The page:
When I was a boy, the film that dominated my earliest memories of pop culture was 1970’s Love Story. From the music to the saying, "Love means never having to say you’re sorry," to Ali MacGraw and Ryan O’Neal being everywhere, it was the biggest movie of its day; sort of what Titanic was to folks a decade ago. And, yes, like Titanic, it’s a schlocky film. It has a few saving graces which place it above the doomed ocean liner picture, though.
One, there’s no Leonardo DiCaprio in the film. Yes, Ali MacGraw was a terribly wooden actress. Her wooden performance here is mind-numbing. But, it’s still not as earnestly bad as DiCaprio’s. Second, despite the title being meant to refer to the film’s two leads, Oliver and Jenny, played by O’Neal and MacGraw, the far more interesting love story is that played out between father and son. O’Neal plays Oliver Barrett IV, while Ray Milland plays his father, Oliver Barrett III. And, it is this relationship, between WASP scion and patriarch, that is so good that it carries the otherwise predictable soap opera of a film over the threshold to passability as a film. Is it a great film? No way, but Ray Milland does give a great performance as the emotionally impotent father.
The film was directed by Arthur Hiller, a serviceable Hollywood journeyman, and adapted from the bestselling novel of the same name, by Erich Segal. I used to get Segal and the book Jonathan Livingston Seagull, by Richard Bach, mixed up all the time, because of the Segal/Seagull and Erich/Bach ‘ch’ connections. Also, both films come from the dippy-doo era of American literature. Anyone who is in their mid-forties or older will know the tale, but for the young’uns, a brief recap.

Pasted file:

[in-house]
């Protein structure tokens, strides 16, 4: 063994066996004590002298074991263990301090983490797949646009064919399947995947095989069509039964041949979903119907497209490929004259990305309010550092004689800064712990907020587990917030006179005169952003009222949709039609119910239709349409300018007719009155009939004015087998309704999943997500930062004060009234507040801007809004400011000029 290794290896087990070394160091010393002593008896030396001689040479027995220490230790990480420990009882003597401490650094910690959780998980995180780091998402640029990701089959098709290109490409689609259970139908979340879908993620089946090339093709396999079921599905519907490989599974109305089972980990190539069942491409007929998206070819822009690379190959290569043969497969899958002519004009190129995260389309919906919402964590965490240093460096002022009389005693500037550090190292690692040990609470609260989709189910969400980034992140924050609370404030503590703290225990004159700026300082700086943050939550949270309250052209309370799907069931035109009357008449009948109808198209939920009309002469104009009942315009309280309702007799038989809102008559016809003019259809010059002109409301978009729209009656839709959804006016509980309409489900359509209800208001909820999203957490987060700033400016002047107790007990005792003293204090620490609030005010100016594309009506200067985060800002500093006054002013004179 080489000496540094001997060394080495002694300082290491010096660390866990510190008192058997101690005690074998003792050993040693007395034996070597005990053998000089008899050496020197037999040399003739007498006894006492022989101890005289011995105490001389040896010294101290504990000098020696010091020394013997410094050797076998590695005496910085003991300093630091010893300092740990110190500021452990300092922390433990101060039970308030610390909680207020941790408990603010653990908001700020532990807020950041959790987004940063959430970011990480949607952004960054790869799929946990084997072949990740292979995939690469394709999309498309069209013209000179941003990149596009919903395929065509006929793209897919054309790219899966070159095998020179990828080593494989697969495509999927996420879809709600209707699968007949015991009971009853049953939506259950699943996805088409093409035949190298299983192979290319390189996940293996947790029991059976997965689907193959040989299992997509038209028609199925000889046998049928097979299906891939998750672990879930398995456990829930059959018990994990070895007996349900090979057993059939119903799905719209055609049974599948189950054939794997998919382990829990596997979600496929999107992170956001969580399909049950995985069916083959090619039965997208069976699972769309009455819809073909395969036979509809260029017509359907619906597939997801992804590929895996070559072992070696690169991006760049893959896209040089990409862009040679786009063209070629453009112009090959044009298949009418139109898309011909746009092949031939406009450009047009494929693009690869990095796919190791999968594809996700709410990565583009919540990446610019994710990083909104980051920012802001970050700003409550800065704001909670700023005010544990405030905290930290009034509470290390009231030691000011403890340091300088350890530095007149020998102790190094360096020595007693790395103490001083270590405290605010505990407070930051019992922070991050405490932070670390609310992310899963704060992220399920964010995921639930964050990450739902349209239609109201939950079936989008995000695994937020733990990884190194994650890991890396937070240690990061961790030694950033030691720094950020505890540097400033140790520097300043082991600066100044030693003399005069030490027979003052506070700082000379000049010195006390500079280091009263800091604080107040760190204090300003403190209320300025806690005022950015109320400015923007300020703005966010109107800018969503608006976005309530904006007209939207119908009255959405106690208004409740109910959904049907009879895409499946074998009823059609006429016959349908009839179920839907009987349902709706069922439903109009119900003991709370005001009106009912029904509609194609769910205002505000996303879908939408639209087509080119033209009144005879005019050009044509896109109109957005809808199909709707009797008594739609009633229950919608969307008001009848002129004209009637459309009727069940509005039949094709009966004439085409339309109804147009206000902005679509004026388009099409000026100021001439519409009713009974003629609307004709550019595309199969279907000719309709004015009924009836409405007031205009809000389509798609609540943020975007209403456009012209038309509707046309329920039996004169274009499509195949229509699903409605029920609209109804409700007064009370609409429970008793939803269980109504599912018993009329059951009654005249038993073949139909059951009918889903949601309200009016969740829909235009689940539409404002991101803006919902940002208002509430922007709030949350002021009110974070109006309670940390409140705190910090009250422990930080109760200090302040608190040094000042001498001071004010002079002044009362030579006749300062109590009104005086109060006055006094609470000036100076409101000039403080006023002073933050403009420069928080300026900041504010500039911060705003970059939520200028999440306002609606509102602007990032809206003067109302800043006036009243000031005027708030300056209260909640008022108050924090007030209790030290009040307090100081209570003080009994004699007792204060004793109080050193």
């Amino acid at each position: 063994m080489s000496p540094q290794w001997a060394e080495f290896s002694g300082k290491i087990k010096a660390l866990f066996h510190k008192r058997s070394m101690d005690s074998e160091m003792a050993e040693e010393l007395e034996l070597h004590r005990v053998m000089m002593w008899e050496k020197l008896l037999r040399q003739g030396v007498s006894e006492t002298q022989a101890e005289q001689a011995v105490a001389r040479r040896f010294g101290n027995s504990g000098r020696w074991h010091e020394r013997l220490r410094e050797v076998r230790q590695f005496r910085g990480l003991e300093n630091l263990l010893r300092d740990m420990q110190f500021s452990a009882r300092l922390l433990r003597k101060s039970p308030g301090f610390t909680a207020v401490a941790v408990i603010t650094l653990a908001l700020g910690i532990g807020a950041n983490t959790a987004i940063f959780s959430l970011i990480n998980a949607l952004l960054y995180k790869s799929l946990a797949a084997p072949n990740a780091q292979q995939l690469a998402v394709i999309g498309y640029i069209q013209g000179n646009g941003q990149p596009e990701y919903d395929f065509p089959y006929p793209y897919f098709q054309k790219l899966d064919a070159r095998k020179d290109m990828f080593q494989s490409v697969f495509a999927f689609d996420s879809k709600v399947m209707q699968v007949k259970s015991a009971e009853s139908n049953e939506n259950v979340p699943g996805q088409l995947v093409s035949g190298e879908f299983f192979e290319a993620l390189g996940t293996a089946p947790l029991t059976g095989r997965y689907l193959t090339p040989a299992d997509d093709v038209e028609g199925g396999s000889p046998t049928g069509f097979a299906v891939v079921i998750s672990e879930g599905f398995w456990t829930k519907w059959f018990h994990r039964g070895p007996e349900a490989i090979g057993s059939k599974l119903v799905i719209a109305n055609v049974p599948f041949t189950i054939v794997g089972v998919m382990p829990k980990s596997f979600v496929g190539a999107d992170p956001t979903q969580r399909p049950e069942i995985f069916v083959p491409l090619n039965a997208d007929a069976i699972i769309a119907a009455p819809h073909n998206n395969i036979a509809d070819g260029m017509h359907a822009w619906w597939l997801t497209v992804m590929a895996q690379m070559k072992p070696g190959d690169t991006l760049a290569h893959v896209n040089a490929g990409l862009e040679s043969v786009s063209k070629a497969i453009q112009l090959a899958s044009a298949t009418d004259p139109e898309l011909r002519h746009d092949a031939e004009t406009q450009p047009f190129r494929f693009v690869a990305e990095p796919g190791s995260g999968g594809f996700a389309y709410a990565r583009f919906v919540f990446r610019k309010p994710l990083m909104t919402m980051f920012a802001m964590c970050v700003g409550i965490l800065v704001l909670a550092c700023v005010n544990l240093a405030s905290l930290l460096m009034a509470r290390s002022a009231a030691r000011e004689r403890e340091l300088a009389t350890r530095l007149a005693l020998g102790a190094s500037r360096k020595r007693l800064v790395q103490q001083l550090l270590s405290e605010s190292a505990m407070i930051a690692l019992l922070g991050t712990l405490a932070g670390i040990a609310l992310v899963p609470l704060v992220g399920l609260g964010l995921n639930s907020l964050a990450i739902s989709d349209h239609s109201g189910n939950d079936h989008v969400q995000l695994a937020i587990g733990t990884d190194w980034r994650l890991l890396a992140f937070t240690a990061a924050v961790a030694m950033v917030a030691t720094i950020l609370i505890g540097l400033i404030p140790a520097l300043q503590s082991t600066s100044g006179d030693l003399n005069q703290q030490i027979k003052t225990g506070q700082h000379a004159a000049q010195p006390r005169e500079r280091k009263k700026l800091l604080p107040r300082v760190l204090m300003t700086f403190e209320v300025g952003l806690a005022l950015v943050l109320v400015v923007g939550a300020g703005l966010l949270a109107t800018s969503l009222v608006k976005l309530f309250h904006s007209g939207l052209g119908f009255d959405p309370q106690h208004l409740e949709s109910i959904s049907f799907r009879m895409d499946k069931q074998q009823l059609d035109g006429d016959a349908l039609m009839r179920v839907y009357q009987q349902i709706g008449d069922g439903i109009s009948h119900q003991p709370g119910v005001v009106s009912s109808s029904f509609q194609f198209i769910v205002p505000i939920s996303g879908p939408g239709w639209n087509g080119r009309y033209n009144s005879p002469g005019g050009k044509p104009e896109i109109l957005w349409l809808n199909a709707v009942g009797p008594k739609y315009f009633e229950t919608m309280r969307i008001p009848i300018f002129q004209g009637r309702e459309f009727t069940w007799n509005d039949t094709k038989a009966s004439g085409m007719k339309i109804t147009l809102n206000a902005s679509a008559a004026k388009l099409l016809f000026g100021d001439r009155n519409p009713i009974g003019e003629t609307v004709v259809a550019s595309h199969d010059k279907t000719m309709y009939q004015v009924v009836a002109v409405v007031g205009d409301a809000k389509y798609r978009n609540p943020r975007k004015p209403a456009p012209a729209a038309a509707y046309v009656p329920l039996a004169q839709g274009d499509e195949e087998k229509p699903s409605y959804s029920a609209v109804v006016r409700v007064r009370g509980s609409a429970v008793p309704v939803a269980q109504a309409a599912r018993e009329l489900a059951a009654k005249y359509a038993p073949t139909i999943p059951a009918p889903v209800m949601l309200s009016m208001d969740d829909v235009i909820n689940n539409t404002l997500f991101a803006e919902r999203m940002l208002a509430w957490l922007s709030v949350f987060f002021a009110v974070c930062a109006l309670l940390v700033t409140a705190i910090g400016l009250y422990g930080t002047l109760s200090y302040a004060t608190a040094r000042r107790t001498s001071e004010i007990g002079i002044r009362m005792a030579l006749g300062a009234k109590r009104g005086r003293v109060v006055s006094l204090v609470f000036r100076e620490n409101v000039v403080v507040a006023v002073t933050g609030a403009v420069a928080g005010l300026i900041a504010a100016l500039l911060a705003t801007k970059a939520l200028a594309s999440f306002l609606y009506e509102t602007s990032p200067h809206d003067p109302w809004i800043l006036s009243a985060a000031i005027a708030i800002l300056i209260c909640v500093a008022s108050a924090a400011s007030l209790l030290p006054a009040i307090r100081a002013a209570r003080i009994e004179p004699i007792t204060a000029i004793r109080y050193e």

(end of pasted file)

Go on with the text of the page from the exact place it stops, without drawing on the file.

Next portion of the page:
Young Oliver meets Jenny Cavellari on campus at Harvard. She goes to Radcliffe. They have a series of very fast-paced scenes that are ill-wrought dialogue-wise. Nonetheless, much happens in the first twenty to thirty minutes, and, in this way, Love Story was a precursor to the MTV-like editing style that has gripped film for the last twenty or so years. But, technically, the film is quite good. Its use of montage, superimposition, scoring (although, at two or three times the theme song intrudes too loudly), editing, and giving snippets of a scene and letting the viewer fill in the rest, works, and credit should go to Hiller for giving his cinematographer, Dick Kratina, room to experiment. In modern films, this utilitarian concision does not happen. A film is cut quickly, but the viewer has no way of filling in the action, so you get a sort of narrative strobing, whereas in this film, the cuts work because the setups so strongly reinforce what will happen, which is confirmed no less than a scene or two later.